As you get ready to start your business, you're trying to decide if you want to form a C corporation (C-corp) or an S corporation (S-corp). You know they come with some fundamental differences, including more restrictions on S-corps. But what are those restrictions and will they impact your company?
First of all, you can have a maximum of 100 shareholders with an S-corp. A C-corp, on the other hand, can have an unlimited amount.
So, it all depends on the goals you have for your company. If you plan to use equity crowdfunding or if you eventually want to open it up to public trading, you want to be a C-corp. Then you can get the maximum amount of people to buy in. If you're not planning that type of expansion, the S-corp may be fine. It all depends what you hope the future holds. Consider that future, along with the amount of owners and shareholders you have at launch.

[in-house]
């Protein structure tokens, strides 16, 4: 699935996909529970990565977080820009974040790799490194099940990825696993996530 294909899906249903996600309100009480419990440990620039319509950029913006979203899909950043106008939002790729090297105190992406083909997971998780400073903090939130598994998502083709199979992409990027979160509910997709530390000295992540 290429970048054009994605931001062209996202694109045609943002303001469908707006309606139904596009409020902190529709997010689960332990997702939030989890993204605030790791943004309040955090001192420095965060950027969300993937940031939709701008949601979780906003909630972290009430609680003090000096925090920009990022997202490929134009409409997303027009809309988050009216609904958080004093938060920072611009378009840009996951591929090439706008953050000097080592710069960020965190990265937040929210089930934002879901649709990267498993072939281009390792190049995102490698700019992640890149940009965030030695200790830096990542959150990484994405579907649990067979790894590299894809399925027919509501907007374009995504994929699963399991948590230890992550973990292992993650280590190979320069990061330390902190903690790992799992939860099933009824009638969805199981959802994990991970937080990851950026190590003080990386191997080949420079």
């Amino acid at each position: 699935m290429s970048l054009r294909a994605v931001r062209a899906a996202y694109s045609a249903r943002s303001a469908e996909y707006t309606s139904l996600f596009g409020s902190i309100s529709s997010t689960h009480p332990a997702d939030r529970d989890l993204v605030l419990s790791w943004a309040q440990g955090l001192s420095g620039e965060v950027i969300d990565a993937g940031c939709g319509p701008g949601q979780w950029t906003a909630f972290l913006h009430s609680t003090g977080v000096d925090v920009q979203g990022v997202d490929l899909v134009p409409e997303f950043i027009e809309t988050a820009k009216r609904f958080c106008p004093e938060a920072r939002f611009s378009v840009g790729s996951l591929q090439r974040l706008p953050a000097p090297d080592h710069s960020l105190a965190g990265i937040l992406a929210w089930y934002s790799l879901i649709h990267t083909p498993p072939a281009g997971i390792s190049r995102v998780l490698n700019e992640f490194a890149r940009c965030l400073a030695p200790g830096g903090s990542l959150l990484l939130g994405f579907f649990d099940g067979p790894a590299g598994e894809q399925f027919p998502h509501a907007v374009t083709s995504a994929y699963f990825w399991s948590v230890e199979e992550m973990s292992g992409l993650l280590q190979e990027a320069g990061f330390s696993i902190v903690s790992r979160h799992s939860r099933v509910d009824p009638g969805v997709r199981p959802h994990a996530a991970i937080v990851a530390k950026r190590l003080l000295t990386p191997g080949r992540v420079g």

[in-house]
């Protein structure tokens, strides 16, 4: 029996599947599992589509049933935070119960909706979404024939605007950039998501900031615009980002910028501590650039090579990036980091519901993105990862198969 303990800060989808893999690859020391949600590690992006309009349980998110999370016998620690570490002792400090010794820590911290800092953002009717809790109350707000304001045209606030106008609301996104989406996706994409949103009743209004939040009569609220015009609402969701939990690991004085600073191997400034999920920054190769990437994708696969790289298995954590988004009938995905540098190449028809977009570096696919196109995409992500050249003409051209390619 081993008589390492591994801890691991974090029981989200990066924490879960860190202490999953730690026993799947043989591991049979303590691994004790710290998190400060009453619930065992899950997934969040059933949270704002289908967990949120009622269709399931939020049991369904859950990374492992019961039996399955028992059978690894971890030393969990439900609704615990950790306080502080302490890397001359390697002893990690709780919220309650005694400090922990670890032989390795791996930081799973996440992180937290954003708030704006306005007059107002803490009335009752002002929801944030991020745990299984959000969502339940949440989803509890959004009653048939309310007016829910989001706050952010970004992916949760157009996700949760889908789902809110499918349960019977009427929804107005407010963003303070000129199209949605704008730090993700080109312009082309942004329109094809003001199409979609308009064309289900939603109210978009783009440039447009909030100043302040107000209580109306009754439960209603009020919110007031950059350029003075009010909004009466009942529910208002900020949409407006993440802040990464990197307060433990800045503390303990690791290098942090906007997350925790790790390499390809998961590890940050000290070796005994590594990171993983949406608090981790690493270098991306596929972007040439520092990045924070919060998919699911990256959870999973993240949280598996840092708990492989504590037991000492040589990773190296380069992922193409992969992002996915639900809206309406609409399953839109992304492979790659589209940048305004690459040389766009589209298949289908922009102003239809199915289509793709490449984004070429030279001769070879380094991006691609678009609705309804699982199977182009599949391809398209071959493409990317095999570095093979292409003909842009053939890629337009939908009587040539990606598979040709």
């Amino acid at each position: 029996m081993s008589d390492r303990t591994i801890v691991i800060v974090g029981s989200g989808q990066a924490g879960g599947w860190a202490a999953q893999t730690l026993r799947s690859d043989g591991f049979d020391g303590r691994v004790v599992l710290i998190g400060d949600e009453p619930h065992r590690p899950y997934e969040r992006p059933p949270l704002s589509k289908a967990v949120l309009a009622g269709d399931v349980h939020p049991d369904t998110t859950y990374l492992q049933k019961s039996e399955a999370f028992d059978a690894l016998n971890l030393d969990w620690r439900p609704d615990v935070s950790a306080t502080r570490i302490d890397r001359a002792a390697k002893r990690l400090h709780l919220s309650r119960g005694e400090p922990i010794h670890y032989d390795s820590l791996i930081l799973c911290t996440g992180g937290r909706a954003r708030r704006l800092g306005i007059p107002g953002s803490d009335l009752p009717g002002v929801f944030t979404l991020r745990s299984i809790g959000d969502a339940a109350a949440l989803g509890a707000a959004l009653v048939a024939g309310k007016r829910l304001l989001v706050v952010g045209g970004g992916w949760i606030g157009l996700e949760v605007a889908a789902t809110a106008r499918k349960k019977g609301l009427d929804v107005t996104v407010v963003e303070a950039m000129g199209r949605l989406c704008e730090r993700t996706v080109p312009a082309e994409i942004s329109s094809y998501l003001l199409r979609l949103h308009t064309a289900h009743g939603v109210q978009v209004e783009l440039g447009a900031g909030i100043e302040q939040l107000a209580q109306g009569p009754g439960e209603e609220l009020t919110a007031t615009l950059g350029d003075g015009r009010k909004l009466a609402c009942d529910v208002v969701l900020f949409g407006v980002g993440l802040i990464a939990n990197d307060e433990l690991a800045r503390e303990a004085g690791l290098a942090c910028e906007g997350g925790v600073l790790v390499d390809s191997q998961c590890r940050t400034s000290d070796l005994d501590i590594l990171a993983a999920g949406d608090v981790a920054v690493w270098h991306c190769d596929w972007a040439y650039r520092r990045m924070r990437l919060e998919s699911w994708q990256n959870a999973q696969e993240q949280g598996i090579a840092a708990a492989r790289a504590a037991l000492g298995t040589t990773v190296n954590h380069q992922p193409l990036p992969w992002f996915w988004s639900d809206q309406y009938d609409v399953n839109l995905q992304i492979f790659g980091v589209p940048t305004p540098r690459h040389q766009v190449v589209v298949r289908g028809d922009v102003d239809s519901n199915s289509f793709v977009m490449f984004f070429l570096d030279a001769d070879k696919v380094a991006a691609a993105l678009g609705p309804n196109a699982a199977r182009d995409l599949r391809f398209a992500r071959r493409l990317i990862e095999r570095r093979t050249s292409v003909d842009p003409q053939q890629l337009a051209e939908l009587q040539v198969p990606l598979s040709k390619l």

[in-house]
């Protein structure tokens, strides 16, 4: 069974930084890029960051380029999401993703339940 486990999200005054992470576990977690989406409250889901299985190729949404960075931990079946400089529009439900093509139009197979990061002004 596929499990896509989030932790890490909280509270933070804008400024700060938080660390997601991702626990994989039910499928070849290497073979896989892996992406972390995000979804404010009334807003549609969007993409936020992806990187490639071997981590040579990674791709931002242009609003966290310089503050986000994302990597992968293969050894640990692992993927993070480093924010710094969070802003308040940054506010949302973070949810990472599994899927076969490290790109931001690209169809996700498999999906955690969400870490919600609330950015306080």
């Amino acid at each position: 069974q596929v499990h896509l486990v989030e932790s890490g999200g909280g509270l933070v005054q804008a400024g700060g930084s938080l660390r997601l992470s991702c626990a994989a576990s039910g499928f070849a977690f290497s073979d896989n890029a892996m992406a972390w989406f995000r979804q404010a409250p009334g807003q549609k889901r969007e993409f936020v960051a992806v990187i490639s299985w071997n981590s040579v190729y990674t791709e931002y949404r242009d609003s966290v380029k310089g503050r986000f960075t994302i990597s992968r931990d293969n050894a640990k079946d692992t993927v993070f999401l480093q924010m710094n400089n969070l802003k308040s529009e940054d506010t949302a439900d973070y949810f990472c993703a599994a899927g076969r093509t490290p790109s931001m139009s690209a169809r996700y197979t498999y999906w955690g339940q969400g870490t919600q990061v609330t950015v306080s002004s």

Another restriction for S-corps is that they have to be domestic companies. The business itself has to be inside the United States, and all owners must live within the country. That does not mean they all have to live in Texas, but this can't be an international corporation.
Finally, you cannot have common shares and preferred shares -- or any other type -- when dividing up stock for an S-corp. You are only allowed to use one class of stock, so everyone who buys in has an equal opportunity.
It is very important to consider all of the legal differences between these business types before you open your doors.
Source: TaxAct, "S-Corp vs. C-Corp: What’s Best for Your Business in 2018?," Jean Chatzky, accessed June 08, 2018